I finally got around to signing up for Netflix, so you can probably expect an increase in movie and TV reviews on this here blog in the coming weeks.
This could be considered a sequel to X-Men Origins: Wolverine, but really it’s quite a standalone story. It hits a good balance between being connected to the plots of other X-Men films but not requiring knowledge of them to understand what’s going on.
As the story begins, Wolverine is wandering without focus or cause. His life has gone on for too long. He has suffered too much, and lost too many people close to him. In particular, his is constantly tormented by visions of Jean Grey, whom he killed.
It is in this state that a woman named Yukio finds him. She has been sent by her master, an aging Japanese magnate named Yashida, to bring Wolverine to Tokyo so that he may thank the mutant for saving his life during the Second World War.
Upon arriving in Japan, Wolverine learns the situation is somewhat more complicated. Yashida believes his technology can transfer Wolverine’s healing powers, allowing Wolverine to become mortal while saving Yashida’s life.
It doesn’t take long for things to start spinning out of control. The Yakuza is making attempts on the life of Yashida’s granddaughter, Mariko; Yashida’s corrupt son, Shingen, has his own dastardly schemes; and throughout it all, Yashida’s doctor, a serpent-like female mutant, is also plotting something nefarious.
The plot borders on the overcomplicated at times, and you might get a little lost if you don’t pay close attention, but everything comes together by the end, and overall it’s a refreshing change of pace from the overly simplistic plots you tend to see in superhero films.
And this is the great thing about this movie: It’s smart. It’d be very easy to just make a mindless blockbuster about beating up bad guys — especially with a character like Wolverine — but there’s some depth here.
Wolverine’s character arc is once again a demonstration of why the X-Men are my favourite superheroes: They’re human first, and superhuman second. Wolverine is not some flawless archetypical hero; he has pain, he makes mistakes, and he has plenty of rough edges.
The supporting characters are strong, as well. I was especially fond of Yukio, who is portrayed as brave and spunky but also vulnerable and human.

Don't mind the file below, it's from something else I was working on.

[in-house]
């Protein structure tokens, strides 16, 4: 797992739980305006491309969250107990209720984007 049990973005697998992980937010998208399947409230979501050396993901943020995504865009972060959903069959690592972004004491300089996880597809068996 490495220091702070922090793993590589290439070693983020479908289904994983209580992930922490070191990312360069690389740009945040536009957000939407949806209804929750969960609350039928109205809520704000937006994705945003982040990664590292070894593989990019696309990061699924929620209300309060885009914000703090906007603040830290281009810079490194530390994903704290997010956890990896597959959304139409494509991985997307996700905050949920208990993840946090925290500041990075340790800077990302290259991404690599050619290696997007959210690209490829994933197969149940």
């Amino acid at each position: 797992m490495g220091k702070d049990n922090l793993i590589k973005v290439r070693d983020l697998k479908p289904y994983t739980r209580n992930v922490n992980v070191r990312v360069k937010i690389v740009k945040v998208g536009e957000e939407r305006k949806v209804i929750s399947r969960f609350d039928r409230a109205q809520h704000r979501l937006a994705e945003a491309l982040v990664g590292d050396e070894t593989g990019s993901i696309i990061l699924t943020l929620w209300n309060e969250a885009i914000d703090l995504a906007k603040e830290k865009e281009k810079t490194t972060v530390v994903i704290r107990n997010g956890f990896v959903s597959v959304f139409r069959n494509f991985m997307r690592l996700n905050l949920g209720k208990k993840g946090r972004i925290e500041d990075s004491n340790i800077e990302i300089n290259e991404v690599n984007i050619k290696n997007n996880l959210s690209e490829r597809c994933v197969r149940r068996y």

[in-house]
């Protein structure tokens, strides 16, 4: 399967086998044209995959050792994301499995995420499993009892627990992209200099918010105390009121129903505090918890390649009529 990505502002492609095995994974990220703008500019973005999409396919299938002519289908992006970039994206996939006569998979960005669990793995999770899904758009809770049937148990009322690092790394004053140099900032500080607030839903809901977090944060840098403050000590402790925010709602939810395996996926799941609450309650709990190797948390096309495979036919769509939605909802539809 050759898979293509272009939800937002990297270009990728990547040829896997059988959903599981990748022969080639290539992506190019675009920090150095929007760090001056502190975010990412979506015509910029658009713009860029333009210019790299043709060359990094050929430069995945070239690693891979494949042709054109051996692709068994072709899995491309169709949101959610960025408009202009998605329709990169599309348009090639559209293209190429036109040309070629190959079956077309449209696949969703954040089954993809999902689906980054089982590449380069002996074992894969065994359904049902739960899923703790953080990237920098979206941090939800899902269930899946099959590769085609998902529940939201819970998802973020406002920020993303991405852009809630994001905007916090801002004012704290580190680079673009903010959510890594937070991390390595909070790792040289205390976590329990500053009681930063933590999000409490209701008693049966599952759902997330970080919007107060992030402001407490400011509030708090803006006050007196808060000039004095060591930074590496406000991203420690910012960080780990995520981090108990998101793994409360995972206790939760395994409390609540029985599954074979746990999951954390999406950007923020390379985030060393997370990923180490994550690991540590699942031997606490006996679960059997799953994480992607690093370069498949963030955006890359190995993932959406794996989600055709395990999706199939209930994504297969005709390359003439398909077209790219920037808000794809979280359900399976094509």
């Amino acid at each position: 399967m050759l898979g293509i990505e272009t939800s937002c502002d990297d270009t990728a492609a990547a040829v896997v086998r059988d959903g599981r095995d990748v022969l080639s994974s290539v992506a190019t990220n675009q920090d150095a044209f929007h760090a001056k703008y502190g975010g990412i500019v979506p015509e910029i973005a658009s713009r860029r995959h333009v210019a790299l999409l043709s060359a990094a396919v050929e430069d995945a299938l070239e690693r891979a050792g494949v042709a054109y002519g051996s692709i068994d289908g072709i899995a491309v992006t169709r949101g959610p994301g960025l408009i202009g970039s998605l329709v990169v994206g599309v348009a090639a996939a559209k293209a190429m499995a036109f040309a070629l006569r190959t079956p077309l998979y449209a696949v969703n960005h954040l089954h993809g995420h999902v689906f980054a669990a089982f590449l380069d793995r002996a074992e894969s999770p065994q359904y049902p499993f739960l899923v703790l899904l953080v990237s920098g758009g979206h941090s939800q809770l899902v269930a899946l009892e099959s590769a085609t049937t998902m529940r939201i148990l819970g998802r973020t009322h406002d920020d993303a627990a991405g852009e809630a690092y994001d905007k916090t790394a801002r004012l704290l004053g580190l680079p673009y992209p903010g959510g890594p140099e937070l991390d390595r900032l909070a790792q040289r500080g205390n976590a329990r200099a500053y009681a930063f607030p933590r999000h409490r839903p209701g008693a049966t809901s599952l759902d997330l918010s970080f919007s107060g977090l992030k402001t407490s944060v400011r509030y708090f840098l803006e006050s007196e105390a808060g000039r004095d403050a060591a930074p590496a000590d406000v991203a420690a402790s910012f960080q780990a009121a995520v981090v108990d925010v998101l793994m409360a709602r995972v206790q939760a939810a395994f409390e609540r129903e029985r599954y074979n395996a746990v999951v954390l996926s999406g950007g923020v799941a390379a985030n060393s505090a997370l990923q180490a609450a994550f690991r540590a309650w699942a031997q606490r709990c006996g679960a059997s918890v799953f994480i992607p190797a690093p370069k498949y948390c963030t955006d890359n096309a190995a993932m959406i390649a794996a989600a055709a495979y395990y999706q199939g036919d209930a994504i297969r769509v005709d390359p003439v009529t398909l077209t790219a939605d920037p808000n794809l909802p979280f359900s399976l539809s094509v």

The more fantastical elements of the story are also handled well. By superhero movie standards, The Wolverine feels relatively grounded. The use of mutant powers and sci-fi technology is sparing — at least until the end, and they build to that, so it doesn’t feel jarring.
Maybe it’s not Shakespeare, but it’s a long way from being mindless action. It hits the right balance between entertainment and emotion, approachability and depth.
That’s not to say there isn’t still a lot of action. This is a Wolverine movie, after all. There’s plenty of slashing, stabbing, roaring, and bleeding. I was particularly fond of a very inventive and spectacular (if thoroughly implausible) fight sequence atop a bullet train.
In case it wasn’t clear by now, I thoroughly enjoyed this movie. That said, it did have some flaws.
The biggest flaw was probably Wolverine’s relationship with Mariko. It felt very forced and cliche, as these things often do, and Wolverine and Yukio are such an obviously better match.
Mariko was a pretty underwhelming character in general, actually. She doesn’t really do anything or display much personality, and she mainly exists as a prize for Wolverine to chase.
Still, these issues aside, The Wolverine was an excellent movie. I highly recommend it.
Overall rating: 8.8/10 I hear there will be a sequel, and this pleases me greatly. I just hope Yukio is involved.
As an aside, I think part of the reason I loved this movie is because it reminded me of my books in a lot of little ways. Yukio looks and acts like a Japanese version of Leha, Wolverine’s guilt and regret was greatly reminiscent of Leha’s struggles in Human Again, and the villain is pretty much Garribis.